Solicitor's scrutiny angers Clarke

May 27, 1994|By JoAnna Daemmrich | JoAnna Daemmrich,Sun Staff Writer

Baltimore City Solicitor Neal M. Janey says he only wanted to err on the safe side.

But supporters of Council President Mary Pat Clarke call his request for extensive details on a Board of Estimates item involving her husband a deliberate political attack.

"I think it definitely was politically motivated," said Betty Deacon, the council president's top aide. "She recused herself from the whole issue immediately, and everything we did, we did as it should have been done."

A week ago, Mr. Janey pulled from the agenda the Clarke item as well as one that could have involved the wife of Mayor Kurt L. Schmoke. The solicitor expressed concern over even the slightest chance of impropriety in the wake of the comptroller scandal.

Comptroller Jacqueline F. McLean has been charged with having a fictitious employee on her payroll and steering a $1 million city lease to the former headquarters of her travel agency.

The development company run by Mrs. Clarke's husband, J. Joseph Clarke, wanted a resolution of support from the board to obtain $1.2 million in state tax-exempt bonds. Mr. Clarke plans to refurbish a 64-unit apartment building near the Johns Hopkins University.

This week, however, Mr. Clarke asked that the resolution be withdrawn because he has lined up conventional financing.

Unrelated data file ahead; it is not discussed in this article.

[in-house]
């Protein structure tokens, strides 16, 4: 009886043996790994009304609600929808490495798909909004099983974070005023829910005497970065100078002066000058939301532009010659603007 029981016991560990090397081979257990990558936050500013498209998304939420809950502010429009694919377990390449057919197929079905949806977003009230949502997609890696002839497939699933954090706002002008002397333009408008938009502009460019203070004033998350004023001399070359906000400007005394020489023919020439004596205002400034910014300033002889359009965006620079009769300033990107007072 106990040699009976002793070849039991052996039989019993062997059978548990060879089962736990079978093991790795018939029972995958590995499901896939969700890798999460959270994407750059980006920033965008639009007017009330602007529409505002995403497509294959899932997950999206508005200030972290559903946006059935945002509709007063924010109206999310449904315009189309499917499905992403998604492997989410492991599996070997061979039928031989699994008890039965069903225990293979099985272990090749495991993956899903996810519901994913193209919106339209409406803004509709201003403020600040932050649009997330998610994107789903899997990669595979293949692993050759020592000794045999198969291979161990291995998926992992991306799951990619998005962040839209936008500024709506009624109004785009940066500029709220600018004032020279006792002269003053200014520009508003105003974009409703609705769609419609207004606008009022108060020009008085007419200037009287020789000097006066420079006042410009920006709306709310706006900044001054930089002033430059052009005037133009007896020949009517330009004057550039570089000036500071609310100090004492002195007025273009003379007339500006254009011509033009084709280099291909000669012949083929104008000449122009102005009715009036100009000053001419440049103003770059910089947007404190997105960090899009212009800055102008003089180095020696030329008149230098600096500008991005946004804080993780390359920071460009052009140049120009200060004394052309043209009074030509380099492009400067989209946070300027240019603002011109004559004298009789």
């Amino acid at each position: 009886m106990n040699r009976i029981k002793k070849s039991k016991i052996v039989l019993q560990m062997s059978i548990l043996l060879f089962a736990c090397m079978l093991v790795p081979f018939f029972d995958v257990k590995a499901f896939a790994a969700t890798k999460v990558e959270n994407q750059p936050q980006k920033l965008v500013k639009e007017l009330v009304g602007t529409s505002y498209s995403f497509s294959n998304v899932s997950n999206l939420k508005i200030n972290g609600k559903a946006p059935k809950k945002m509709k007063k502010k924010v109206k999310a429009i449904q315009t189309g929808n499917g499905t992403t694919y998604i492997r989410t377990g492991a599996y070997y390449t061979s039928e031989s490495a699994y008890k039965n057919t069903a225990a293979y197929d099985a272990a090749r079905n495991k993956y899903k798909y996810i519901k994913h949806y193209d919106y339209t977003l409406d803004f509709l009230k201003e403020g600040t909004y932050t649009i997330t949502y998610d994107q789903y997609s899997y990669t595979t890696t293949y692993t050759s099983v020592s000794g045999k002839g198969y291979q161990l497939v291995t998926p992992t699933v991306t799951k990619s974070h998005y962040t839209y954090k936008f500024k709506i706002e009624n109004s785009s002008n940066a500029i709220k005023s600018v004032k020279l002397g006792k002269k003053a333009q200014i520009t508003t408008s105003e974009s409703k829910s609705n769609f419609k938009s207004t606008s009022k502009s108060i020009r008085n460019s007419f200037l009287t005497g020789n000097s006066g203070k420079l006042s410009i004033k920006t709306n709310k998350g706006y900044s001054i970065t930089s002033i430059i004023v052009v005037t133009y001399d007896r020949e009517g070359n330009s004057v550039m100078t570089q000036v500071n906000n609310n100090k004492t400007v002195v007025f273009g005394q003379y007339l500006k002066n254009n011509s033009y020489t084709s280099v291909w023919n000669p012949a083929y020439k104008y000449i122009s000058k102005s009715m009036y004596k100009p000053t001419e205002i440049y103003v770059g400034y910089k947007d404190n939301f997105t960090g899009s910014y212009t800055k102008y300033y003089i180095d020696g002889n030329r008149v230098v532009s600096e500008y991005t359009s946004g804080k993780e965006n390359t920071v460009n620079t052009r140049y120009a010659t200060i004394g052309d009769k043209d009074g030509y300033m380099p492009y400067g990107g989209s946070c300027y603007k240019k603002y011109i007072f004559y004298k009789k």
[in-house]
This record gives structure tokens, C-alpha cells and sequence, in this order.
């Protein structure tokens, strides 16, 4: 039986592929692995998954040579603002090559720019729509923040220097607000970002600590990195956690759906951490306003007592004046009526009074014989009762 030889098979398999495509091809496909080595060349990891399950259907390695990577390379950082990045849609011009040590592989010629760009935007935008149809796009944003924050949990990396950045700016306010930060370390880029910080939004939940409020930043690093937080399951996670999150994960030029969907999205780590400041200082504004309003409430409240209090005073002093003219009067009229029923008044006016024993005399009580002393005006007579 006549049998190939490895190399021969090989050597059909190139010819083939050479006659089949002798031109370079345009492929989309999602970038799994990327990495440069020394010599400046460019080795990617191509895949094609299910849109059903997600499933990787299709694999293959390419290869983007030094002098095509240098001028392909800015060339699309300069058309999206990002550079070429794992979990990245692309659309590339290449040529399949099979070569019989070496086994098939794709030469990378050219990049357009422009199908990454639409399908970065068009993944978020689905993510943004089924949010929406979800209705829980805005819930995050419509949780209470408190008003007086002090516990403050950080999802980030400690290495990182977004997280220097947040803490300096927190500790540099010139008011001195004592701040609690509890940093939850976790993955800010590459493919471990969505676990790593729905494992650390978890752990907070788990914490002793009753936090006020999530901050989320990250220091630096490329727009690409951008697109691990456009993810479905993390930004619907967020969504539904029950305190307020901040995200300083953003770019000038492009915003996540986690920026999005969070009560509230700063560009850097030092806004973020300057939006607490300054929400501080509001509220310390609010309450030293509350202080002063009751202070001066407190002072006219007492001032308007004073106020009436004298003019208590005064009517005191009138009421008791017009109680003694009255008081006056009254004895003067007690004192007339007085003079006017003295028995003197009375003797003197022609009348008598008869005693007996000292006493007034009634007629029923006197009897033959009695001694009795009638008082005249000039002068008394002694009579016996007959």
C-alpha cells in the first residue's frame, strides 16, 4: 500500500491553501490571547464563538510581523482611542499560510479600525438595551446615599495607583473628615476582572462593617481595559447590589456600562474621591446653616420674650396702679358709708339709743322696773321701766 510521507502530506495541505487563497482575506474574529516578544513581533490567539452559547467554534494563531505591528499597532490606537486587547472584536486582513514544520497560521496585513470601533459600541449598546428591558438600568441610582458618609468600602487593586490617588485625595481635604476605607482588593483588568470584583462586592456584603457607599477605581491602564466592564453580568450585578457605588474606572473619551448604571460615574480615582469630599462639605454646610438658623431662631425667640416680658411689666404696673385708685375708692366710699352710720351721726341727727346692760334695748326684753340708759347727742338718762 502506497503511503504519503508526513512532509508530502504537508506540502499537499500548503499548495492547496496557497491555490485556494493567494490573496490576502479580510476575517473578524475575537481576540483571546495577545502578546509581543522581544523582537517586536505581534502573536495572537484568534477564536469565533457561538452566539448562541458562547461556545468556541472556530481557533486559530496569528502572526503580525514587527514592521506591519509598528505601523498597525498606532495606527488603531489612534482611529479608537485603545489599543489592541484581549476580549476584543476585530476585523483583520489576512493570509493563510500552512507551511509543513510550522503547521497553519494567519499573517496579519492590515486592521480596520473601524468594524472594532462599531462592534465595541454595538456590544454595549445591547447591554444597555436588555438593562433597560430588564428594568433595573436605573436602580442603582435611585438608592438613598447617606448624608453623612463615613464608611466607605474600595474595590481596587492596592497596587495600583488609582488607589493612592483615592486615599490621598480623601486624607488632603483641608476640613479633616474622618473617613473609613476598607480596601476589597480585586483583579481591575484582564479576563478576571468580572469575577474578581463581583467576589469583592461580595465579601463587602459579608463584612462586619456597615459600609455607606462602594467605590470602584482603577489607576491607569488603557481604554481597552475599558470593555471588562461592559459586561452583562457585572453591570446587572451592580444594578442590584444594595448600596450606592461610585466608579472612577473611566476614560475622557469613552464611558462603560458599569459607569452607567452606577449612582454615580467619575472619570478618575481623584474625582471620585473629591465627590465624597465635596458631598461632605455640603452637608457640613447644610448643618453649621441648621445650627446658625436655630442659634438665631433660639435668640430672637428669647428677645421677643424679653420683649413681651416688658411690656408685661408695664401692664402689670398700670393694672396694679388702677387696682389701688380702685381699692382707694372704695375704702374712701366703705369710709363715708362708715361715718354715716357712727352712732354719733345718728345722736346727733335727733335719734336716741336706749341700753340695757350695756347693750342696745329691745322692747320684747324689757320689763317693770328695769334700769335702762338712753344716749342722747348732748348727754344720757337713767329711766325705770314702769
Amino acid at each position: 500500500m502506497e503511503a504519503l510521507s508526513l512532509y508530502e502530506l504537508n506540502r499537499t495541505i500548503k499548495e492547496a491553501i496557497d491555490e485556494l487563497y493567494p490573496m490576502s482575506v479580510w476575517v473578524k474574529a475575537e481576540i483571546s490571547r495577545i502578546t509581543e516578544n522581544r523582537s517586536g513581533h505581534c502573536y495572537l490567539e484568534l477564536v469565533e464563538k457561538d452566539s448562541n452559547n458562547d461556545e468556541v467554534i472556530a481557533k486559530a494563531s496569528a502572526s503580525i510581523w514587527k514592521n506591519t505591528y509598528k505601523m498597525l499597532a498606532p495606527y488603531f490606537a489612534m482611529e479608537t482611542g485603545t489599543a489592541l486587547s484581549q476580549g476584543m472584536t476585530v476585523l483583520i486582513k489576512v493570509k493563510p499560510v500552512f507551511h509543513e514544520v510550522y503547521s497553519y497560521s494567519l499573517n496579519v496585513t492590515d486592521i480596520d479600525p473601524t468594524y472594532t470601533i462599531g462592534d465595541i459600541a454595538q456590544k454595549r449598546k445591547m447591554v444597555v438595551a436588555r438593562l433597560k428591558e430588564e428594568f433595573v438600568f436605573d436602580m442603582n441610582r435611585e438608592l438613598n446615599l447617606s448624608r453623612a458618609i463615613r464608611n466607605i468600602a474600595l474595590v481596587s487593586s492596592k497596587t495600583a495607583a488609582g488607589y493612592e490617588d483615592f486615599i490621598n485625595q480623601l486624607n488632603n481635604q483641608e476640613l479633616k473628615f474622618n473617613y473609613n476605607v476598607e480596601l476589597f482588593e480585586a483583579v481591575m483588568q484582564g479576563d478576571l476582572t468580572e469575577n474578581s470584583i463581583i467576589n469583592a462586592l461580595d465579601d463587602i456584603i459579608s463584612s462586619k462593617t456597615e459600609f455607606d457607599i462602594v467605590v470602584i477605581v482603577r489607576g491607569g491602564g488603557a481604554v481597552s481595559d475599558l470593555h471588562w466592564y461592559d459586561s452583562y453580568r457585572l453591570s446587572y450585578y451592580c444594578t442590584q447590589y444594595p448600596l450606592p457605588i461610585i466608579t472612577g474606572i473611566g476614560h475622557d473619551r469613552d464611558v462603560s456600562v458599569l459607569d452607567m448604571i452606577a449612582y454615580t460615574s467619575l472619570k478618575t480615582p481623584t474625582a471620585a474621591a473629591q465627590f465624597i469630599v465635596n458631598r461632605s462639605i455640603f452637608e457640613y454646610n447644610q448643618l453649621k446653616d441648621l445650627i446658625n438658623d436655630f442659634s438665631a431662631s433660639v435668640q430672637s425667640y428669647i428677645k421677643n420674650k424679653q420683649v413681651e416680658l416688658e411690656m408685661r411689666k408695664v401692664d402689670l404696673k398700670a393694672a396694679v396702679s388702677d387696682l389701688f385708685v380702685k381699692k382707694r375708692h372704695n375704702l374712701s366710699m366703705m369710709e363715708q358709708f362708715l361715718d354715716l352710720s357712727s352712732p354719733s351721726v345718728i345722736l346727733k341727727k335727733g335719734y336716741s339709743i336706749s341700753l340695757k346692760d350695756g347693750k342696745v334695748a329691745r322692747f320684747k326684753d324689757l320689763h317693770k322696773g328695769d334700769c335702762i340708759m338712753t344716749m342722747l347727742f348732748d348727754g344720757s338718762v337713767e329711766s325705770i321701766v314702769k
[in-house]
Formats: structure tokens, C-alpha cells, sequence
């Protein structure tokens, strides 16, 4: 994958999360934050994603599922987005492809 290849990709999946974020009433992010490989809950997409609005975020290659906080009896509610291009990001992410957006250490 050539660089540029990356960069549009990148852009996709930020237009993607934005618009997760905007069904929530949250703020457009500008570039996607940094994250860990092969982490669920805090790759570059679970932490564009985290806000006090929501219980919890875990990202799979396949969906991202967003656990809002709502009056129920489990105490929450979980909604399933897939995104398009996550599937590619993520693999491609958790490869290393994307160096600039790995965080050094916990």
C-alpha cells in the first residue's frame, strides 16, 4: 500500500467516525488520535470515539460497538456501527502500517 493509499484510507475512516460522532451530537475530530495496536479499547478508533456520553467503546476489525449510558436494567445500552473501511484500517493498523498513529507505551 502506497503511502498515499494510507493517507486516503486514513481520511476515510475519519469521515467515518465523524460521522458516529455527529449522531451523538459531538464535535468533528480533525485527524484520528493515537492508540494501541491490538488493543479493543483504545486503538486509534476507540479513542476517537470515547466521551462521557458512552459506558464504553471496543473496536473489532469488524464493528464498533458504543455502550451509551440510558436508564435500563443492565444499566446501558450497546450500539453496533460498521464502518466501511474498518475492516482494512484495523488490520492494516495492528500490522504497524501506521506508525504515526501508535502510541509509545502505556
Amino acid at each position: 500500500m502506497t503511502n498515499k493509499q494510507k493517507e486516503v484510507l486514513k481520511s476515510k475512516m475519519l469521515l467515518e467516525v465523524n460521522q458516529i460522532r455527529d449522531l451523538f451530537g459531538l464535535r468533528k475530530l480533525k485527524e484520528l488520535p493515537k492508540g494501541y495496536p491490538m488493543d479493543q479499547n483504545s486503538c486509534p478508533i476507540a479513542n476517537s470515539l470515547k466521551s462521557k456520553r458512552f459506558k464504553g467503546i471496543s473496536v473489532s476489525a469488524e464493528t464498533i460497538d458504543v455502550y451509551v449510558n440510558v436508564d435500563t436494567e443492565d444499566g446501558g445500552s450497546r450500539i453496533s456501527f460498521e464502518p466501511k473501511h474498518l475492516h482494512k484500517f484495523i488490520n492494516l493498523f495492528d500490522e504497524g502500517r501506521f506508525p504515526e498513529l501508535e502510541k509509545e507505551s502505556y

On Wednesday, the board approved the second item, a request from the Health Department to reimburse Baltimore Medical System Inc. $252,763 in outstanding fees from 1989.

Mayor Schmoke's wife, Patricia, an ophthalmologist, is providing eye care services at three of the company's clinics. City health officials reassured the board that Mrs. Schmoke was not practicing at the clinics five years ago. The mayor abstained from the vote.

The solicitor's letter requesting more information on the rehab proposal, including whether the apartments would be rented to low-income families or students, ignited a sharp exchange Wednesday with the council president.

Mrs. Clarke said she has no personal financial stake in the project and went out of her way to follow proper ethical procedures.

At the board's work session, Mrs. Clarke, who plans to challenge the mayor next year, muttered she had some suspicions about the solicitor's intense questioning. Mr. Janey snapped back, "You better not open up this can of worms."

"I felt it was inappropriate that the lawyer who represents me go to the press on a matter in which all the steps were followed," Mrs. Clarke said afterward.

Mr. Janey denied approaching the media and insisted he was just being cautious, not political. He said he became concerned because one letter from Mr. Clarke mentioned "our mutual interest." Mr. Clarke later explained that he owns 80 percent of the limited partnership and his four children the rest.

The city solicitor said he also was surprised by the wording of the item, which referred to "100 percent low-income tenants" because the apartment building is in Charles Village. Most of the tenants are students, who have little or no income.

Mayor Schmoke also maintained there were no political motivations.

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